Chiropractic as a science, as a business and an art is repetitive. Repetition is the key to technology solving multiple needs. Any system is only going to solve about 85% to 90% of a doctor’s needs. That is because about 85% to 90% of what a doctor does all day is repetitive and, usually, that repetitiveness is what’s driving him/ her crazy. Not too long ago I sat in an office and listened to individuals with assorted responsibilities report problems of various degrees. As always, when there are problems, the entire organization felt rotten. Each individual had specific needs that were not being met which was costing the office thousands of dollars in inefficiencies and lost productivity, not to mention the over 30% personnel turnover rate they were experiencing and their five computers were not “”talking”” to each other either. Therefore, when the daily routine began, their problems overshadowed the health of the patient waiting five feet away. I was not surprised to hear their patient retention had dropped off. The solution to their needs was in how each problem was related and that led the doctor to the understanding that each problem was effecting him economically. When the cost to continue on the same path was compared to improving the economic relationship within the office, most agreed that streamlining the information flow, by eliminating redundant duties, was at the root of everyone’s needs. Support staff needed status information, administrators required activity reports and accounting information, the doctor needed to be freed from all the stress and the patients needed to feel the doctor’s intensity and get healthy. The office runs smoothly now and a second clinic has been opened. The economic impact of improving the doctor’s life and eliminating the inefficiency in the staff had as much to do with understanding their needs as it did with plugging in a computer. The clinic understood that it all begins with the doctor and the patient and, therein, lied the solution. That could not be accomplished by buying “”features.”” Their technology partner knew how to incorporate solutions that would solve their problems.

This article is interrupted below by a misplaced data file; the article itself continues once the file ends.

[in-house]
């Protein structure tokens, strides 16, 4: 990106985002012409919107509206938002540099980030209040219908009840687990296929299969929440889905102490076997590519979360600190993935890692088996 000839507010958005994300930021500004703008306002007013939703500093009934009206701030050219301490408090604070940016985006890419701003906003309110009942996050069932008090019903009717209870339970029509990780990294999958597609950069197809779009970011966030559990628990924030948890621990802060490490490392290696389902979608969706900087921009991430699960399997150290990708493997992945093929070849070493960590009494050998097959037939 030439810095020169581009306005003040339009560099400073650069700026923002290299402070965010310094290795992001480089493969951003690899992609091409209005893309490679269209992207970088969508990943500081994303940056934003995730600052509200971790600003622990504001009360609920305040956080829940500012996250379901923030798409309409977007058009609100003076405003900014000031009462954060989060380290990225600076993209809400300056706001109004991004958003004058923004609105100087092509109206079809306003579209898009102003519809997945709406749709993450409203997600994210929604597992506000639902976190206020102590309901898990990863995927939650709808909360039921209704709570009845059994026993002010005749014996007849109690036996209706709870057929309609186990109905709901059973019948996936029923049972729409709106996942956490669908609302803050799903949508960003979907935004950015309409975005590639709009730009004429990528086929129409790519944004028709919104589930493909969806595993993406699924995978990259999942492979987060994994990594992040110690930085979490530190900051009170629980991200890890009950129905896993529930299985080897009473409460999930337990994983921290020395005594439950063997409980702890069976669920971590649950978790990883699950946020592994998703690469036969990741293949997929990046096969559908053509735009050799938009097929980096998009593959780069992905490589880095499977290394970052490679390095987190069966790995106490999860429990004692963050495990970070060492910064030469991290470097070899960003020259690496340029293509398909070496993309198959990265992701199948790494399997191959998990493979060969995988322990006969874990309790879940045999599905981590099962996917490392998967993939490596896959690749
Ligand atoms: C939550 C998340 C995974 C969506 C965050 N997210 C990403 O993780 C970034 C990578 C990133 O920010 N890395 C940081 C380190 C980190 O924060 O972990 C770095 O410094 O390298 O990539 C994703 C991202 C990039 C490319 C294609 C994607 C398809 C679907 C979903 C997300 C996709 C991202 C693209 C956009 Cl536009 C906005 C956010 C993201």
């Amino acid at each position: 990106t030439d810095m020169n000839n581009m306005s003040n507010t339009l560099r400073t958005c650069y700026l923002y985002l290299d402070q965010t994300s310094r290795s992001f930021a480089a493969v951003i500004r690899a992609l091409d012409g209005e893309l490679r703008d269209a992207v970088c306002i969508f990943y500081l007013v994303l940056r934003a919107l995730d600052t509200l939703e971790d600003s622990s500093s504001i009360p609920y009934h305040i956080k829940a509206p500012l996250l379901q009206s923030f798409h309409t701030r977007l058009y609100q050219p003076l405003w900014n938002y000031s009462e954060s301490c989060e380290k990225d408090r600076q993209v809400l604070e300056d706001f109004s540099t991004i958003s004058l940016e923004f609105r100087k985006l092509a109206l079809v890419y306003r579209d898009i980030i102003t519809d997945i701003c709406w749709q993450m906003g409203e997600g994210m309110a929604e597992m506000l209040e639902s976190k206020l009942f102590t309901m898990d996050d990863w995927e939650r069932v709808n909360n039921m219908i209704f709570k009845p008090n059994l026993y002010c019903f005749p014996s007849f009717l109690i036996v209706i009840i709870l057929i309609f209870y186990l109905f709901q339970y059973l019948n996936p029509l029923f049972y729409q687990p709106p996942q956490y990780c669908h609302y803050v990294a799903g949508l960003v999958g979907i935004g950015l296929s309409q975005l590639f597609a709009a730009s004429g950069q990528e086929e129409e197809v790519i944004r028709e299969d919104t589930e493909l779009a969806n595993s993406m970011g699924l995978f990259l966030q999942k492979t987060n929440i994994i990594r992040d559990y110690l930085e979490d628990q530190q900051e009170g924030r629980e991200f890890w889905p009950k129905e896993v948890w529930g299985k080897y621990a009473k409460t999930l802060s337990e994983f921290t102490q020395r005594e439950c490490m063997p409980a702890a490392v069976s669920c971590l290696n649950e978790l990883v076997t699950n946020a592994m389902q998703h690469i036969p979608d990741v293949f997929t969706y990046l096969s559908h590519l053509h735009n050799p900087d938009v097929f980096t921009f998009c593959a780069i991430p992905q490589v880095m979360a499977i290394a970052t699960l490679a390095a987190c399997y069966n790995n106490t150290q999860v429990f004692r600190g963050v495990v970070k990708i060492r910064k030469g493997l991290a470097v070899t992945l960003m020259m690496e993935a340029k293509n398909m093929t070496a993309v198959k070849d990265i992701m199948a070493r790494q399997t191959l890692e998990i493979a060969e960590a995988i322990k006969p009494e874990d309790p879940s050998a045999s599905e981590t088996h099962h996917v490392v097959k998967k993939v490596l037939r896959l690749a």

Noticeable advancements to existing equipment as well as new technologies was once measured in years. With the advent of computers and computer-aided technology these same types of changes occur at a much more rapid pace. It therefore becomes easy to feel “”left behind”” based on fear or ignorance. Both of these factors need to be addressed by the supplier. The fear is not so much being afraid of the new technology; but a fear of investing in something an owner does not understand or know how to utilize. It is the responsibility of the supplier to provide the answers. Whether it be through representation at a trade show or during the sales presentation a thorough explanation or demonstration of the product is a must. Following that, speak with customers that have similar practices and insure that comprehensive training is included as a part of the package. It is unreasonable to doubt technology if based on a lack of understanding. A doctor must ask the questions that relate to the needs of the practice. The supplier must answer with the capabilities of the system and client references.